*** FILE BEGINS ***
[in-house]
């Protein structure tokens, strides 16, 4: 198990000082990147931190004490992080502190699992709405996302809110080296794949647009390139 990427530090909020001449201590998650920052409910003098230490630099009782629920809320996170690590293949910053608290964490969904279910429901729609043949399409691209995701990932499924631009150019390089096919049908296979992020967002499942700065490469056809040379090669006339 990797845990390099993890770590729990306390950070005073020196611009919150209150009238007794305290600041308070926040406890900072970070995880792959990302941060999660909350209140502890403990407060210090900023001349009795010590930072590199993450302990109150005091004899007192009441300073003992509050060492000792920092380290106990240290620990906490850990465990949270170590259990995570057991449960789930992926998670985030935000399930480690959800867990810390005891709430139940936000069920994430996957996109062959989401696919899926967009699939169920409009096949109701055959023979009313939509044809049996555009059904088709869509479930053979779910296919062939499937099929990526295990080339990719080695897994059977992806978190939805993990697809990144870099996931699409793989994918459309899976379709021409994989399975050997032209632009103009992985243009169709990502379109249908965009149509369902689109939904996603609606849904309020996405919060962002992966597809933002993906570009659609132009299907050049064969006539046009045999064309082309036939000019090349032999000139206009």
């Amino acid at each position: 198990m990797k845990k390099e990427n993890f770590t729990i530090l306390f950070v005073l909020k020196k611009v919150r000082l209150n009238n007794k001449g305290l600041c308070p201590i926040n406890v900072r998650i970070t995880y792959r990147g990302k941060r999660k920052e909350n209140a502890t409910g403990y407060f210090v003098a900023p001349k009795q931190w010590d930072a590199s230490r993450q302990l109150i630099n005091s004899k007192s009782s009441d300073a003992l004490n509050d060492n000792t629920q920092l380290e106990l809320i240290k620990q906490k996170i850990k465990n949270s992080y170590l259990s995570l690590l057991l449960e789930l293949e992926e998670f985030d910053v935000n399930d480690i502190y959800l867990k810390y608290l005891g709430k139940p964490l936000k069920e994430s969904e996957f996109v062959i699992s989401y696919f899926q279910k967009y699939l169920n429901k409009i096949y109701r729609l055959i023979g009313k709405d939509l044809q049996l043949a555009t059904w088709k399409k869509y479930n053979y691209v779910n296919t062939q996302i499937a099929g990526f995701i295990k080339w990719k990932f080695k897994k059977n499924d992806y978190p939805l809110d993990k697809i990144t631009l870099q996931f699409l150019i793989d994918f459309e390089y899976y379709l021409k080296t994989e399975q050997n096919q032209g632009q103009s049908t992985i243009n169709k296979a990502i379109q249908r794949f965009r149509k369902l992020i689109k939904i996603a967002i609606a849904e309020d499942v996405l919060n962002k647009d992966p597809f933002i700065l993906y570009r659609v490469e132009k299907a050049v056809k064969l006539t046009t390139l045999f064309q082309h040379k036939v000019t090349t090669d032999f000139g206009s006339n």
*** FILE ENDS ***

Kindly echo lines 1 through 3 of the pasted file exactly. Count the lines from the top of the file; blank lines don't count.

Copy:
[in-house]
């Protein structure tokens, strides 16, 4: 198990000082990147931190004490992080502190699992709405996302809110080296794949647009390139 990427530090909020001449201590998650920052409910003098230490630099009782629920809320996170690590293949910053608290964490969904279910429901729609043949399409691209995701990932499924631009150019390089096919049908296979992020967002499942700065490469056809040379090669006339 990797845990390099993890770590729990306390950070005073020196611009919150209150009238007794305290600041308070926040406890900072970070995880792959990302941060999660909350209140502890403990407060210090900023001349009795010590930072590199993450302990109150005091004899007192009441300073003992509050060492000792920092380290106990240290620990906490850990465990949270170590259990995570057991449960789930992926998670985030935000399930480690959800867990810390005891709430139940936000069920994430996957996109062959989401696919899926967009699939169920409009096949109701055959023979009313939509044809049996555009059904088709869509479930053979779910296919062939499937099929990526295990080339990719080695897994059977992806978190939805993990697809990144870099996931699409793989994918459309899976379709021409994989399975050997032209632009103009992985243009169709990502379109249908965009149509369902689109939904996603609606849904309020996405919060962002992966597809933002993906570009659609132009299907050049064969006539046009045999064309082309036939000019090349032999000139206009």
């Amino acid at each position: 198990m990797k845990k390099e990427n993890f770590t729990i530090l306390f950070v005073l909020k020196k611009v919150r000082l209150n009238n007794k001449g305290l600041c308070p201590i926040n406890v900072r998650i970070t995880y792959r990147g990302k941060r999660k920052e909350n209140a502890t409910g403990y407060f210090v003098a900023p001349k009795q931190w010590d930072a590199s230490r993450q302990l109150i630099n005091s004899k007192s009782s009441d300073a003992l004490n509050d060492n000792t629920q920092l380290e106990l809320i240290k620990q906490k996170i850990k465990n949270s992080y170590l259990s995570l690590l057991l449960e789930l293949e992926e998670f985030d910053v935000n399930d480690i502190y959800l867990k810390y608290l005891g709430k139940p964490l936000k069920e994430s969904e996957f996109v062959i699992s989401y696919f899926q279910k967009y699939l169920n429901k409009i096949y109701r729609l055959i023979g009313k709405d939509l044809q049996l043949a555009t059904w088709k399409k869509y479930n053979y691209v779910n296919t062939q996302i499937a099929g990526f995701i295990k080339w990719k990932f080695k897994k059977n499924d992806y978190p939805l809110d993990k697809i990144t631009l870099q996931f699409l150019i793989d994918f459309e390089y899976y379709l021409k080296t994989e399975q050997n096919q032209g632009q103009s049908t992985i243009n169709k296979a990502i379109q249908r794949f965009r149509k369902l992020i689109k939904i996603a967002i609606a849904e309020d499942v996405l919060n962002k647009d992966p597809f933002i700065l993906y570009r659609v490469e132009k299907a050049v056809k064969l006539t046009t390139l045999f064309q082309h040379k036939v000019t090349t090669d032999f000139g206009s006339n």